One of the great pleasures of being onsite during the Inside Self-Storage World Expo each year is reuniting with my immediate and extended ISS colleagues. The nucleus of the brand is a small, diligent team that keeps the media side of the business churning, which then expands for the planning and execution of the tradeshow. The latter is an all-hands-on-deck affair that even includes participation from peripheral divisions within our organization as well as vital vendor partners.
With most of the core team working remotely across multiple states throughout the year, it’s a treat to come together in person for the show. Though we’re in regular communication 12 months out of the year via email and Teams, it’s difficult to duplicate the immediacy of being face to face as well as the unique energy and camaraderie that comes with human interaction.
Telecommuting was part of our model prior to COVID-19, so the work dynamic hasn’t changed much through the pandemic. I suspect that isn’t true for many self-storage operators who quickly adopted aspects of remote working to fight through pandemic-induced disruptions and have since stayed the course. As more operators leverage the efficiencies of technology, team dynamics are changing alongside new roles, duties and responsibilities.
In many cases, facility managers have shifted from singular onsite roles to become centralized call centers and/or oversee multiple properties across a small, local footprint. Automation offers tremendous customer conveniences and allows operators to cut costs and run lean, but it’s critical owners and staff stay diligent in maintaining a team atmosphere.
Having worked remotely for much of the last 20 years, I can tell you that while there are tremendous benefits from the flexibility, it takes adjustment. Working alone can create a silo mentality that without the reinforcement and contact from a group dynamic can feed on itself. For some, it can be disorienting or even alienating.
Existing staffs that have pivoted to a remote environment have the luxury of knowing each other’s personalities and work habits. This is helpful, particularly when the bulk of communication suddenly comes via the written word vs. phone calls or in-person conversations. Email is fantastic, but it’s also largely void of tone and tenor, which means messaging can easily be misinterpreted by recipients who are trying to hear vocal inflections in what they’re reading.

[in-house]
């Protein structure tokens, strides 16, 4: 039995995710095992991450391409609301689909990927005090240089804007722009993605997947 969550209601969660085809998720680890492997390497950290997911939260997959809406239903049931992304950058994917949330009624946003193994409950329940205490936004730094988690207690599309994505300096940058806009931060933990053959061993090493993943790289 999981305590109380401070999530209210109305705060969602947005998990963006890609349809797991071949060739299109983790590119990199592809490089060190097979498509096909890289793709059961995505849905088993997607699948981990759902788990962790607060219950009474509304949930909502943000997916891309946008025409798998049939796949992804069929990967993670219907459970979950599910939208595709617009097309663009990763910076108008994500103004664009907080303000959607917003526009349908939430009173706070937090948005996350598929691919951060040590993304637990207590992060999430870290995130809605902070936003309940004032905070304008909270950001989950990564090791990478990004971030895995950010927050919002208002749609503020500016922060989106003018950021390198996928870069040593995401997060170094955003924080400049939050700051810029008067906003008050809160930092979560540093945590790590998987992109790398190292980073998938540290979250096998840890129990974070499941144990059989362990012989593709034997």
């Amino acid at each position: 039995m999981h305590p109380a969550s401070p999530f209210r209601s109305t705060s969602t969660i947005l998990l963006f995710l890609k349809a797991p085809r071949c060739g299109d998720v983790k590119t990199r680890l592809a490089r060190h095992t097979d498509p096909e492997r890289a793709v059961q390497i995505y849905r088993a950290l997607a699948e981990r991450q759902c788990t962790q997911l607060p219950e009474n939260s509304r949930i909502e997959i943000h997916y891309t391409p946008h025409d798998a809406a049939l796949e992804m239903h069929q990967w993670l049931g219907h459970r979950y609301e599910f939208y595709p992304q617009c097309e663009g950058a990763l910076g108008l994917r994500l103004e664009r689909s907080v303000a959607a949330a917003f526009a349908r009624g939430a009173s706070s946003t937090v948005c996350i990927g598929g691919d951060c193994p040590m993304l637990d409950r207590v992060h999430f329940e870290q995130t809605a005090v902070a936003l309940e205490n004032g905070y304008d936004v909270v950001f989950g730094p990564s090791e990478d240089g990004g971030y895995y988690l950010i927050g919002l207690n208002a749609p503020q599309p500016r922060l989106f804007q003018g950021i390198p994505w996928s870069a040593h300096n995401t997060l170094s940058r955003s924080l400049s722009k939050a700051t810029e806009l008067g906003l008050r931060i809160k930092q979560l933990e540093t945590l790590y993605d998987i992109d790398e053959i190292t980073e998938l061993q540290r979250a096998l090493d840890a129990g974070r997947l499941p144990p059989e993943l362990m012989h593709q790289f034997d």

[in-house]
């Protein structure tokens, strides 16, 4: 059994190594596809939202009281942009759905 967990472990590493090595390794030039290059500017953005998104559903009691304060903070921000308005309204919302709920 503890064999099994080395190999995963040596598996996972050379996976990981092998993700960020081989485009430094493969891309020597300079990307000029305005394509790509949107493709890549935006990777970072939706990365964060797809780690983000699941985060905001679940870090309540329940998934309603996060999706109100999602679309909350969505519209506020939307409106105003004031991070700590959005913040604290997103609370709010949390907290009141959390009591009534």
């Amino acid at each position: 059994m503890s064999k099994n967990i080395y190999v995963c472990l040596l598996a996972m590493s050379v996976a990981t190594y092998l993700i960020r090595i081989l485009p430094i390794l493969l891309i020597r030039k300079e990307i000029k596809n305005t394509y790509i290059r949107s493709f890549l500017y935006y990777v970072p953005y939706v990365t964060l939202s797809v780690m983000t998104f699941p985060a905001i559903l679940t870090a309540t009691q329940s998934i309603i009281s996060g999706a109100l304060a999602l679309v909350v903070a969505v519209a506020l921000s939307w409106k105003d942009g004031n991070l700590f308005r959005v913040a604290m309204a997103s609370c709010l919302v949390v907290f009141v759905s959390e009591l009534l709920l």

This is true for those who know each other, so imagine how much more difficult it is for new remote hires who don’t have past interpersonal experiences with co-workers and superiors to lean on. For many self-storage operators going forward, I suspect that changes to onboarding/orientation will be among the biggest challenges brought by the increased adoption of virtual working models.
Getting new employees off on the right foot and effectively assimilating them into your work culture are key aspects to long-term success and staff satisfaction. This also holds true for the value of initial and ongoing training, which is why continuing to foster teamwork is essential to staff morale, productivity and retention when shifting remotely or launching as a virtual operation.
I have no doubt that technology will continue to evolve and ultimately aid in helping owners and staff bridge the disconnects that can accompany remote work, but in the meantime, it makes sense to leverage modern collaborative tools where possible and commit to measures that bring staff members together.
There is great benefit from working with other team members to solve problems or complete projects. There is real value in hearing each other’s voices and occasionally seeing faces via tools like Teams and Zoom. While remote staff require organizational trust to work independently, maintaining regular touchpoints is key to keeping the connective tissue healthy, building team chemistry and moving all together in the same direction, with common purpose.
That’s what makes those times when you do meet in person special. There is something extra galvanizing when you come together after a long time apart. Heck, it might even help make a site audit feel celebratory rather than invasive.
You don’t have to work in a physical office to work well cohesively, but none of it is possible without a commitment to teamwork.